I did not climb alone my brother (on a Serow) and a local friend, familiar with the forest (on a Tiger), completed the squad.





The first part of the itinerary is shared with “quad” excursions. Just up from the village, a warning, at their attention, is posted in English. On the ascending road, a meagre high trees canopy only partially filters the light. Viewpoints let details open to imagination, as the panorama toward Doi Mae Sa Noi is dull and hidden in smog. The trails are mostly sandy and dry, running along forest scorches of seasonal burnings. Acre charcoal smells often covers the sentence of the parched vegetation. It's still Winter, but no reason not to enjoy the journey!







The dry season envelops the forest in his own magic. Yellow tracks are running through alignments of gray trunks. The landscape is painted with shades of monotonous colours, tinted by haze filtering trough denuded boughs. The irregular pattern and spacing of the trees plays the melancholic rhythm of natural forests.




A couple of panels show directions with the precision of “downhill” when the road is descending! Once the “Maerim trail” has joined the Doi Suthep road, an easy landmark is the Highland Coffee Research and Development Centre. It is a great place to relax with a locally grown coffee brew. After this point we went back toward the Hmong village of Chan Khian, a frequent “final destination” for travellers climbing the South road of Doi Suthep and continuing toward Doi Pui.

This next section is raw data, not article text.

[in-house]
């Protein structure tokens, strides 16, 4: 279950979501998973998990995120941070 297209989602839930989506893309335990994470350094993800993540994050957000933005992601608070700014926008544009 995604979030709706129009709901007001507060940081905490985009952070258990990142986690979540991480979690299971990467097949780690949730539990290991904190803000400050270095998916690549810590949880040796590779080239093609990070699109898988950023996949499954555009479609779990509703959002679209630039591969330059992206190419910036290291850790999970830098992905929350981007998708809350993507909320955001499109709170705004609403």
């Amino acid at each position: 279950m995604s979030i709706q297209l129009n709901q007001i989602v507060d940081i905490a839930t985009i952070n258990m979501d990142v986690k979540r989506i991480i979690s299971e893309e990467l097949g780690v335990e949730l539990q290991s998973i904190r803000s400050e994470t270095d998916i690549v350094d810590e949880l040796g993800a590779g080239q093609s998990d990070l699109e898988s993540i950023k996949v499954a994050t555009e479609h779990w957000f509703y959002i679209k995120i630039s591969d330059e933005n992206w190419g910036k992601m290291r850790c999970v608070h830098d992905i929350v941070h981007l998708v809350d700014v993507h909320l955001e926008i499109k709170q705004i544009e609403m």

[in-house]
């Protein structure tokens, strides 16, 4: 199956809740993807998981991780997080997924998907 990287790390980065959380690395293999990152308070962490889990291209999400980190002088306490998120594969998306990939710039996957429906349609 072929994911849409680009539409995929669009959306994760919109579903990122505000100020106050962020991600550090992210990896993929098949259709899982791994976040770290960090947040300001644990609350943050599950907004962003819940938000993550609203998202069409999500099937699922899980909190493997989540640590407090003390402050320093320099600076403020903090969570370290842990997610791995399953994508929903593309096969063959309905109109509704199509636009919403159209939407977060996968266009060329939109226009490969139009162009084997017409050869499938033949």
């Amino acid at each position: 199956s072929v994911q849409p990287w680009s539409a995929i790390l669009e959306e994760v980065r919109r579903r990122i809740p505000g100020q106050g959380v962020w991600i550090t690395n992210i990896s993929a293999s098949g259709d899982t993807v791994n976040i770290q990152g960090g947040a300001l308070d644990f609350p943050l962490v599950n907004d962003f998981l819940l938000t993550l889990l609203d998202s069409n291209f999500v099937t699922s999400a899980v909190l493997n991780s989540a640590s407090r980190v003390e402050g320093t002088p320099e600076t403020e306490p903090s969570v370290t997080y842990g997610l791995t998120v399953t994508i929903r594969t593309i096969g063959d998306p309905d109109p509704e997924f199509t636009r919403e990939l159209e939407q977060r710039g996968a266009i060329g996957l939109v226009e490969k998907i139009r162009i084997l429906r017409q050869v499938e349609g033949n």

After Chang Khian we headed toward the valley, in direction of Chiangmai. A comfortable bumpy road leads to a lychee orchard with some mountain dwellings.





The large garden seemed to mark the end of the itinerary. However, mountain people indicated a path to descend to the valley. They might have overseen our bikes, as it was mostly a pedestrian trail.


I found great synonyms for "sapling" on the new!


In the middle of the bush, the “little Honda” began to be rebellious and needed some hard kicks to start again. It was a short respite, as the problem seemed linked to a shortage of petrol. Fortunately the path was now descending steadily and I slide down without the engine.





As we reached a clearing, the view opened toward the valley, straight to the “700 Years Stadium”. On the side, an apparently dry “stone river” flew down the slope. My bum remember that it was a very slippery story even for a walk.





Further down, the “pedestrian link” becomes more rocky and tricky, in a lighter forest environment. Two dimension pictures do not put the trail in an exact perspective neither did I stop at the more challenging places, just to get them “in the box”. Globally, I would not really recommend this itinerary, despite the fun that we had, once we were through it.